For several years, effort have been devoted in standardization fora to develop network architecture(s) for third generation mobile communication systems. Based on the three-stage methodology defined in ITU-T Recommendation 1.130 [1], mobile and Intelligent Network experts within ITU and ETSI are currently working on the functional modelling of respectively FPLMTS (Future Public Land Mobile Telecommunication Systems) and UMTS (Universal Mobile Telecommunication System). One of the major issues in deriving functional model(s) for future mobile communication systems concerns the harmonization of mobility features with the Intelligent Network (IN) principles. The support of mobility service features requires the analysis of how radio related control functions could impact on the development of future IN capability sets (CS-2 and CS-3). This paper addresses some of the issues related to the modelling of the radio access subnetwork and its interactions with IN functionalities.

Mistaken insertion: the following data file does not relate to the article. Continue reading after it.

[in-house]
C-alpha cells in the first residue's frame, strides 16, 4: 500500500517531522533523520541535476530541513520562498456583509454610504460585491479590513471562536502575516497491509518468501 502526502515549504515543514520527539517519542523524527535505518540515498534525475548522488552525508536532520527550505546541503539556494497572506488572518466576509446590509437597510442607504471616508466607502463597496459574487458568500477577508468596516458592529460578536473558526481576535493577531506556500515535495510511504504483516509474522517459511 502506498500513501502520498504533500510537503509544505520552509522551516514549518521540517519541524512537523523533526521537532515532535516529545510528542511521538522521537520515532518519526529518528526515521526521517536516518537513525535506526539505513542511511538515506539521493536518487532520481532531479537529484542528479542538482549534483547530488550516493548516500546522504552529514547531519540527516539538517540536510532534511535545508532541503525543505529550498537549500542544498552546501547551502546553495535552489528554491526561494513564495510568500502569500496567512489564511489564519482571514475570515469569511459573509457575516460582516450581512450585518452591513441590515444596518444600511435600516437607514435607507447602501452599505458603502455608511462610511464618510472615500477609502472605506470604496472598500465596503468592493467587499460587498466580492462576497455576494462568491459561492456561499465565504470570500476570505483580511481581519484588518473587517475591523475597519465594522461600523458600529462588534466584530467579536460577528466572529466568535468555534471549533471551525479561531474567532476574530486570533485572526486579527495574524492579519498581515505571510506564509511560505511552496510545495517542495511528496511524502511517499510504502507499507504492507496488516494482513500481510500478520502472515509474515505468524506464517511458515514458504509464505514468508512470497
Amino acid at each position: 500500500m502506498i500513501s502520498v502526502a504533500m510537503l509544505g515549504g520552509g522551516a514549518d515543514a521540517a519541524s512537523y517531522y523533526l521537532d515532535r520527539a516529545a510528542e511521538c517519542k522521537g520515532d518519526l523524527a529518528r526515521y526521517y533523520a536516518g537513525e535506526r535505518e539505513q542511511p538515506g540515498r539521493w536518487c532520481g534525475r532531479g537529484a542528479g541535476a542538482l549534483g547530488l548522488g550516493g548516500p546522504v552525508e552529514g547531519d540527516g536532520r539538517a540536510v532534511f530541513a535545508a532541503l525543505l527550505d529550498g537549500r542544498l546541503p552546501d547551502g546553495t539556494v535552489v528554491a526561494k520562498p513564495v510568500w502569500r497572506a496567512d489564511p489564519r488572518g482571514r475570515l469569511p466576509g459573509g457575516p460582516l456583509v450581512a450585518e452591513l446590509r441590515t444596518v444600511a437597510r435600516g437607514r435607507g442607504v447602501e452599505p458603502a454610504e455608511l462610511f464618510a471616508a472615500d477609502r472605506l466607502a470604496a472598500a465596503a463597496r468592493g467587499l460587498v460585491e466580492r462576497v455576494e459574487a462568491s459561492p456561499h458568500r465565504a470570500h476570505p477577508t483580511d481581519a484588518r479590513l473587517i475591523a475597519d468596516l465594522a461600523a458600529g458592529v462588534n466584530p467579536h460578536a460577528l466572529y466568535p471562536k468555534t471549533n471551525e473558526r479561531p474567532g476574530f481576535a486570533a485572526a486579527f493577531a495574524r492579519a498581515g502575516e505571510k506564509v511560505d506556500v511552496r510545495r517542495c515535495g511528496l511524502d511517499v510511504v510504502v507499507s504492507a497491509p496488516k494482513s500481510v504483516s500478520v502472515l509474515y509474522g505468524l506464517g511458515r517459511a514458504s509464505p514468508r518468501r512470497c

Elisabeth Bui, Alain Charbonnier, Jean-Christian Benard-Dende

5. Mobility Support in a Wireless ATM Network

This paper presents an architecture for mobility support in a wireless ATM network scenario. We first introduce a TDMA based wireless ATM system where a datalink control protocol is used to convert the wireless channel into an ATM like multi-service transport. Afterwards, a mobility support architecture is proposed to facilitate terminal mobility in an ATM network environment. We separate the end-to-end VC into static segments and dynamic segments. In the process of mobile migration, the dynamic segment is reconfigured by the mobility support network switches and base stations. We also present a method for smooth handoff and cell resequencing by transferring the wireless datalink state information between base stations. For signaling support in a mobile ATM network, enhancements of current Q.2931 protocol are proposed.
R. Yuan, S. Biswas, D. Raychaudhuri

6. Adaptive Paging Algorithms for Cellular Systems